Thus even the ability to offer unique products to each and every customer is only a short-term solution to the pressure of digital economics. At some point they must once again differentiate solely on their brand.

Eventually, however, even traditional brand elements begin to pale. Just how many different logos, color schemes, taglines, and jingles can we tolerate before they all fade into the background noise?

Shake up the branding, perhaps? Some guerrilla marketing, or other novel branding efforts? Sorry, those will all begin to pale as well. What’s a digital marketer to do?

Fortunately, there is one element of any brand’s emotional connection to its customers that never pales – the human touch. When digital sameness drives out your margins, eliminates your differentiation, and bores your customers, you can always fall back on real, human interactions with them. After all, there is no more important emotional connection in this world than the connection between people.

This conclusion should serve as an important wakeup call for anyone who believes what can be automated should be automated. True, automation provides enormous value to customers while driving costs out of the business.

But in the end, being able to chat with a real live, human teller at our local bank branch – or watching original content by all-too-human storytellers – might become the only differentiated brand value remaining in our increasingly digital world.

Intellyx advises companies on their digital transformation initiatives and helps vendors communicate their agility stories. As of the time of writing, none of the organizations mentioned in this article are Intellyx customers. Image credit: Ernesto Pletsch.

More Stories By Jason Bloomberg

Jason Bloomberg is a leading IT industry analyst, Forbes contributor, keynote speaker, and globally recognized expert on multiple disruptive trends in enterprise technology and digital transformation. He is ranked #5 on Onalytica’s list of top Digital Transformation influencers for 2018 and #15 on Jax’s list of top DevOps influencers for 2017, the only person to appear on both lists.

As founder and president of Agile Digital Transformation analyst firm Intellyx, he advises, writes, and speaks on a diverse set of topics, including digital transformation, artificial intelligence, cloud computing, devops, big data/analytics, cybersecurity, blockchain/bitcoin/cryptocurrency, no-code/low-code platforms and tools, organizational transformation, internet of things, enterprise architecture, SD-WAN/SDX, mainframes, hybrid IT, and legacy transformation, among other topics.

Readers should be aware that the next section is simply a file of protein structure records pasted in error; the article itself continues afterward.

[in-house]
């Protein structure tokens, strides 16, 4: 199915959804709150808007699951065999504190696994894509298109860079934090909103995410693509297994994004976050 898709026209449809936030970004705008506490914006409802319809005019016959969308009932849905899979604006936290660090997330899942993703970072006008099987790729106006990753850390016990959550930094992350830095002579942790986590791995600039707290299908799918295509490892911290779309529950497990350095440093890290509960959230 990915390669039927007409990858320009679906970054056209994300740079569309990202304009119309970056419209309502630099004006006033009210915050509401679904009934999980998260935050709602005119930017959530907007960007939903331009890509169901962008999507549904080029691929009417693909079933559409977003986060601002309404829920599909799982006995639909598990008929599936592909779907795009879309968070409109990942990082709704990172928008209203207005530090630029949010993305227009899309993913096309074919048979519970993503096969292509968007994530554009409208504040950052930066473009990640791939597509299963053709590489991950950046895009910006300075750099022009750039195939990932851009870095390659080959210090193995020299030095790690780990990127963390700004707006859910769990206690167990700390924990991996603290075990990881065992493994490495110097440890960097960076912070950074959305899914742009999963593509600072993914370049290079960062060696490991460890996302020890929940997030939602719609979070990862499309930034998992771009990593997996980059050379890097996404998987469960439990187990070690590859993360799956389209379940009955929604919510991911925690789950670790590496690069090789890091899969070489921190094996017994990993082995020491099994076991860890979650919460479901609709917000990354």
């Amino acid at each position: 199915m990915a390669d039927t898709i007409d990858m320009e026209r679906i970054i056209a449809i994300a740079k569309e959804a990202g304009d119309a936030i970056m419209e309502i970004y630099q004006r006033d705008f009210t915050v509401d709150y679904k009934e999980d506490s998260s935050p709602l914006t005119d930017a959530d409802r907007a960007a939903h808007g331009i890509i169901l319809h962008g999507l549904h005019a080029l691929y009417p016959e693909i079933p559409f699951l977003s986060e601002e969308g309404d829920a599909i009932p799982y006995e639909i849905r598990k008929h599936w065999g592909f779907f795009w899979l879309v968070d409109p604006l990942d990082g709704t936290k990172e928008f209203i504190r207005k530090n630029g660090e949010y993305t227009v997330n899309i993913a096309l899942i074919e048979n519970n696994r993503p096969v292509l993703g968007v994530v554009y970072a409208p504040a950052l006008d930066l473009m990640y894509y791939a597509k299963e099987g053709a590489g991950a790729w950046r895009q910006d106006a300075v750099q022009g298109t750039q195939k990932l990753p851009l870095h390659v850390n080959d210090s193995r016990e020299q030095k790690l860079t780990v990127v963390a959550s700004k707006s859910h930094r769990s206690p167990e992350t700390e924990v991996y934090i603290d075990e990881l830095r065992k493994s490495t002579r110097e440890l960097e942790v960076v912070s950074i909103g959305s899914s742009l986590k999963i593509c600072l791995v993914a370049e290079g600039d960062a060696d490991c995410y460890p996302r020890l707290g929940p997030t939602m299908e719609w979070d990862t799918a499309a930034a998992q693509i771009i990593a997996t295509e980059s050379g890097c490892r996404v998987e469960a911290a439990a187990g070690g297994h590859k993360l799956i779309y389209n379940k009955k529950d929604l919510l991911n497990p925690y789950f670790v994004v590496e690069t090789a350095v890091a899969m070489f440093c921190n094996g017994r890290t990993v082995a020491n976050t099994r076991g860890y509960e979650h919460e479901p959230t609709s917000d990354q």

Mr. Bloomberg’s articles in Forbes are often viewed by more than 100,000 readers. During his career, he has published over 1,200 articles (over 200 for Forbes alone), spoken at over 400 conferences and webinars, and he has been quoted in the press and blogosphere over 2,000 times.

Mr. Bloomberg is the author or coauthor of four books: The Agile Architecture Revolution (Wiley, 2013), Service Orient or Be Doomed! How Service Orientation Will Change Your Business (Wiley, 2006), XML and Web Services Unleashed (SAMS Publishing, 2002), and Web Page Scripting Techniques (Hayden Books, 1996). His next book, Agile Digital Transformation, is due within the next year.

At SOA-focused industry analyst firm ZapThink from 2001 to 2013, Mr. Bloomberg created and delivered the Licensed ZapThink Architect (LZA) Service-Oriented Architecture (SOA) course and associated credential, certifying over 1,700 professionals worldwide. He is one of the original Managing Partners of ZapThink LLC, which was acquired by Dovel Technologies in 2011.

Prior to ZapThink, Mr. Bloomberg built a diverse background in eBusiness technology management and industry analysis, including serving as a senior analyst in IDC’s eBusiness Advisory group, as well as holding eBusiness management positions at USWeb/CKS (later marchFIRST) and WaveBend Solutions (now Hitachi Consulting), and several software and web development positions.